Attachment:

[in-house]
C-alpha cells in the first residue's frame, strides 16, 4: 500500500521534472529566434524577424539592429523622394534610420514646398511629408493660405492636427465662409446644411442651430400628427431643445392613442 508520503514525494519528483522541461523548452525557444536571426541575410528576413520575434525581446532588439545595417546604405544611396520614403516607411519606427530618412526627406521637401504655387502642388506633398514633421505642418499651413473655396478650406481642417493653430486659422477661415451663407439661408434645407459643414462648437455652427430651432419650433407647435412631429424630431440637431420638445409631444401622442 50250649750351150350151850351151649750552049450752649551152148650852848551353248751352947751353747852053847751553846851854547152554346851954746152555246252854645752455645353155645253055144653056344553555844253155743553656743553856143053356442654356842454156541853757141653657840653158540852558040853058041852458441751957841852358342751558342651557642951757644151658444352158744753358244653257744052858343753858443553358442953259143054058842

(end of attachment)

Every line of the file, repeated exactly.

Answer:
[in-house]
C-alpha cells in the first residue's frame, strides 16, 4: 500500500521534472529566434524577424539592429523622394534610420514646398511629408493660405492636427465662409446644411442651430400628427431643445392613442 508520503514525494519528483522541461523548452525557444536571426541575410528576413520575434525581446532588439545595417546604405544611396520614403516607411519606427530618412526627406521637401504655387502642388506633398514633421505642418499651413473655396478650406481642417493653430486659422477661415451663407439661408434645407459643414462648437455652427430651432419650433407647435412631429424630431440637431420638445409631444401622442 50250649750351150350151850351151649750552049450752649551152148650852848551353248751352947751353747852053847751553846851854547152554346851954746152555246252854645752455645353155645253055144653056344553555844253155743553656743553856143053356442654356842454156541853757141653657840653158540852558040853058041852458441751957841852358342751558342651557642951757644151658444352158744753358244653257744052858343753858443553358442953259143054058842